Tourism affects the behavioural budget of the common dolphin Delphinus sp in the Hauraki Gulf, New Zealand

Karen Stockin, David Lusseau, Vicky Binedell, Nicky Wiseman, Mark B. Orams

Research output: Contribution to journalArticlepeer-review

132 Citations (Scopus)


Common dolphins Delphinus sp. are frequently targeted by tourism operations in New Zealand waters, yet there is a paucity of data on potential impacts faced by this species. Transition matrix models, used widely in population ecology, have recently been applied to behavioural transitions in order to provide successful management guidelines. We detail the use of Markov chain models to assess the impact of tourism activities on the behavioural state of common dolphins in the Hauraki Gulf, New Zealand. First-order time discrete Markov chain models were used to describe transition probabilities in both control and impact scenarios. The effect of boat interactions was quantified by comparing transition probabilities of both control and impact chains. Foraging and resting bouts were significantly disrupted by boat interactions to a level that raises concern about the sustainability of this impact. Both the duration of bouts and the overall time spent in these 2 behavioural states decreased. Foraging dolphins took significantly longer to return to their initial behavioural state in the presence of the tour boat. There was also an increased preference to shift behaviour to socialising or milling after tour boat interactions. Impacts identified in the present study are similar to those previously reported for bottlenose dolphins, a coastal species typically considered to be more susceptible to cumulative anthropogenic impacts.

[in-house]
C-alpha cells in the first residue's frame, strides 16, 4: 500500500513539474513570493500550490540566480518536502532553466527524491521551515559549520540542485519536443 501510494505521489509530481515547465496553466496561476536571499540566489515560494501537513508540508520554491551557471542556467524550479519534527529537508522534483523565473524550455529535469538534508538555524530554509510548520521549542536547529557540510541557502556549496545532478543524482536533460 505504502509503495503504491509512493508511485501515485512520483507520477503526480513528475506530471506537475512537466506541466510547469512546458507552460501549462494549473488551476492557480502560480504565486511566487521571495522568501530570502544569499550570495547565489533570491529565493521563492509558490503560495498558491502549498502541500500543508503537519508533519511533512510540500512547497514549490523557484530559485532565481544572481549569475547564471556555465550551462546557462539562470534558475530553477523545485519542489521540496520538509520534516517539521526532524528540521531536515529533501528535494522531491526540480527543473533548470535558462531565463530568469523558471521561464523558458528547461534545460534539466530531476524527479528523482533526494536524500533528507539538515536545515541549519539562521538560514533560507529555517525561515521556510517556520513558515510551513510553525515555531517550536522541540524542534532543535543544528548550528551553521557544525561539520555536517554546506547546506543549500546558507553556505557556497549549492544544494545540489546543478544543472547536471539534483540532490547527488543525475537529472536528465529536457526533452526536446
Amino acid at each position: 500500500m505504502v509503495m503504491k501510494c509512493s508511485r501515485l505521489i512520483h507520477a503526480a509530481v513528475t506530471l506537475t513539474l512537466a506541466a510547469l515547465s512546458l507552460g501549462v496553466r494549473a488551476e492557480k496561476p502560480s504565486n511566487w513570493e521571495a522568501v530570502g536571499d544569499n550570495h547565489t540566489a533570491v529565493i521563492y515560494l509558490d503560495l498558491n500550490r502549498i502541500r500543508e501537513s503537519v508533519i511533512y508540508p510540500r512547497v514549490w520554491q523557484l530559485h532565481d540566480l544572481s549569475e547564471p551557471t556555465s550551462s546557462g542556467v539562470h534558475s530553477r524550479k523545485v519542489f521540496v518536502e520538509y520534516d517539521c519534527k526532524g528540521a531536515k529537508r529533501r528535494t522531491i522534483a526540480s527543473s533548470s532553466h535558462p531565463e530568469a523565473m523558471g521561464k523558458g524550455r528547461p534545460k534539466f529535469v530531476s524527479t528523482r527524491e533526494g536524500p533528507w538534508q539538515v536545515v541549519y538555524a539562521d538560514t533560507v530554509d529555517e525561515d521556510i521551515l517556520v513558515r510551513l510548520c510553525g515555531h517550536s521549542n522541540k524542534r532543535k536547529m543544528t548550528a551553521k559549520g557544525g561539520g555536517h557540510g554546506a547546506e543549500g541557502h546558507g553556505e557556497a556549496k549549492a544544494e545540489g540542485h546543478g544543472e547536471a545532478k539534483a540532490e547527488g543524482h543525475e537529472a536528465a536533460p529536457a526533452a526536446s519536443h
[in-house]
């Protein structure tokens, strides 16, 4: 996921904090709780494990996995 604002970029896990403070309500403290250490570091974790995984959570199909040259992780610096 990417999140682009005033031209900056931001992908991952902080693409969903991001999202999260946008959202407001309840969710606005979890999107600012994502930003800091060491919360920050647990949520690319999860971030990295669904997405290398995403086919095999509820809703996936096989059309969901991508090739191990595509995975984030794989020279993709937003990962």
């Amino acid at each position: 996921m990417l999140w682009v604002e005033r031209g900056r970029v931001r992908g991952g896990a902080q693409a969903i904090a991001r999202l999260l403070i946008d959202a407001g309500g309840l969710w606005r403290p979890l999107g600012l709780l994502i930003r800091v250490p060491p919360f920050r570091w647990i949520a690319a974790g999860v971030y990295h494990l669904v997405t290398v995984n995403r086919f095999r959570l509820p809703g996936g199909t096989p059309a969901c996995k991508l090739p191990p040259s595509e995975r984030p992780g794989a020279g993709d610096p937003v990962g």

Original languageEnglish
Pages (from-to)287-295
Number of pages9
JournalMarine Ecology Progress Series
Publication statusPublished - 2008


  • Markov-chain models
  • dolphin tourism
  • common dolphin
  • Delphinus sp
  • disturbance
  • foraging
  • New Zealand
  • BAY


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